Links Between Asthma And Eczema
Years ago I had a good friend with both severe asthma and eczema. I saw first hand how he and his doctors attempted to manage both conditions. I have also experienced both conditions in my past, and so has my son. So, I have often wondered if there are links between these two conditions.
Asthma and eczema statistics
My curiosity was peaked when I saw the results of our latest Asthma in America survey. Of those who completed it, 15% said that they also have eczema. This statistic matches the results of other similar surveys. In fact, there are actually confirmed links between eczema, asthma, and allergies.
For instance, researchers have discovered that:1
- 35% of adults with asthma or allergic rhinitis (nasal allergies) had eczema as kids
- Similarily, up to 80% of children with eczema grow up to develop asthma or allergic rhinitis
- 1 in 3 infants born to moms with asthma will develop eczema.
- 15-20% of children have a diagnosis of eczema.
- 1-2% of adults have a diagnosis of eczema.
- 60% of eczema patients are diagnosed in the first year of life.
- 90% of eczema patients are diagnosed by the time they are five-years-old.
- Eczema usually resolves by adulthood. But 10-30% continue to have symptoms.
- For people living with eczema, 91% experience itching as the most common symptom.
- Children with eczema and allergies in infancy were seven times more likely to develop asthma by the age of three. They were 12 times more likely to develop allergic rhinitis rhinitis (nasal allergies). They also have an elevated risk for developing food allergies. This is compared to those without eczema and allergies.
- When both parents have eczema, their children have a 70% chance of developing it.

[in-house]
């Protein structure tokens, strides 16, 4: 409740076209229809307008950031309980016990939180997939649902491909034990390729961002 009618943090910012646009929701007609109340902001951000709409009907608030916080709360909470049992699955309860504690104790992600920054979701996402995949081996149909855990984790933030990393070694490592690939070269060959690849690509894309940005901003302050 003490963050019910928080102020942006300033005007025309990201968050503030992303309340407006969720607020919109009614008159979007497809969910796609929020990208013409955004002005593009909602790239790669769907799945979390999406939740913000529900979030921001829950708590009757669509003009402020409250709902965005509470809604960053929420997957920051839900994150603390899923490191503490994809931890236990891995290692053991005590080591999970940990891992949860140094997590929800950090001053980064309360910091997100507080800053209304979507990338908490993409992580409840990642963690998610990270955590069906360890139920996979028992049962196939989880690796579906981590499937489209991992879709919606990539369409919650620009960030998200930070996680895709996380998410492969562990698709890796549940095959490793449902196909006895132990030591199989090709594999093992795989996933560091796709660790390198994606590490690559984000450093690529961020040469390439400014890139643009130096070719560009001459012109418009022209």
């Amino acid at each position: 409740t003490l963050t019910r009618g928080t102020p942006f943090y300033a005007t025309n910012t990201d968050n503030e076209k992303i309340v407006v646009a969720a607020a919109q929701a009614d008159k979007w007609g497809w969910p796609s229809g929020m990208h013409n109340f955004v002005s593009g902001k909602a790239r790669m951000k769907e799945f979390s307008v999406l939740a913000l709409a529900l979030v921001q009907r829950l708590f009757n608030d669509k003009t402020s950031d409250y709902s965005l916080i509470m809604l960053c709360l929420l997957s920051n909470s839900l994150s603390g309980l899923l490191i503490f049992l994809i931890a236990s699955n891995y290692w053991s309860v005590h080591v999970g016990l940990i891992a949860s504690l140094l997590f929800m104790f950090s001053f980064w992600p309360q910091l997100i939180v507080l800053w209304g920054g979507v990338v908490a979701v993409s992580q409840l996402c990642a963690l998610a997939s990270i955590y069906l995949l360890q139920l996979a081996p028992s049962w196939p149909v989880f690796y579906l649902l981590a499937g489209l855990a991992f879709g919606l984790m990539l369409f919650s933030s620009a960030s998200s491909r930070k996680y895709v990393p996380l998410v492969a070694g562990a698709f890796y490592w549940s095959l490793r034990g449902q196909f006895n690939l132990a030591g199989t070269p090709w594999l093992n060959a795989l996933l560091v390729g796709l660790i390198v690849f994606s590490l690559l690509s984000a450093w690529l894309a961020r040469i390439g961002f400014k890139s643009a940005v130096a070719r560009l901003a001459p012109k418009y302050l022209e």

What is eczema?
It is the name of a skin condition that causes dry and itchy skin rashes. It feels itchy, although scratching it can make it worse. Scratching can cause clear fluid to seep from the rashes, and this may cause infections.2,3,6
Modern terms for eczema are atopic eczema or atopic dermatitis. "Atopic" means that it’s an allergic condition that tends to be genetic. Genetic means that it is caused by certain genes that are passed on from parent to child. Dermatitis simply means inflammation of the skin. So, atopic dermatitis (eczema) is generally considered inflammation of the skin caused by allergies.2,3,6
The condition is usually first diagnosed in infancy. My son was diagnosed after he developed rashes on his face and neck. When I was a kid I would develop rashes on the backsides of my knees or elbows. My childhood friend had rashes all over his hands, arms, legs, and face. These are all common places for eczema to be observed.6
How is eczema triggered?
Like asthma, eczema is often triggered by exposure to certain environmental triggers. These may include, but are not limited to:5,6
- Allergen such as dust mites, mold spores, animal dander, and pollen
- Soapy substances and lotions
- Metals, such as those used to make necklaces
- Products such as latex gloves or rubber wastebands
- Perfumes, cologne, and fragrances
- Flora on your skin (normal bacteria that lives there)
- Other substances found in clothing products, nail polish, etc.
- Humidity (this is what used to trigger mine)
- Drooling (this is what triggered it in my son)
What is the atopic triad?
Many infants diagnosed with eczema outgrow it by the time they are five. However, many others may have recurring episodes (flare-ups) of eczema into childhood. Others will continue to have flare-ups into adulthood.5,6
Many of these infants may eventually be diagnosed with allergies. This may be in the form of food allergies, allergic rhinitis (nasal allergies), or other types of allergies. Others may also develop asthma over time. The progression of these three conditions is often referred to as the atopic march. Likewise, people who are diagnosed with eczema, allergies, and asthma are said to have the “Atopic Triad.”5,6
Recent studies may have found a genetic link explaining this. They have identified 18 genes that may increase the risk for developing these three conditions. Exposure to certain environmental triggers may be what activates these genes. For instance, exposure to any of the above triggers early in life may be responsible for causing eczema, and ultimately allergies and asthma.7
The discovery of these genes may also explain the genetic link. This is because genes are handed down from parent to child.
What to make of this?
The statistics above clearly spotlight links between eczema and asthma. The identification of those 18 genes may help explain the link. Further research in this area may lead to better strategies for helping all the people affected by both asthma and eczema.
For more information about eczema (diagnosis, treatment, etc.), please check out our sister site AtopicDermatitis.net.
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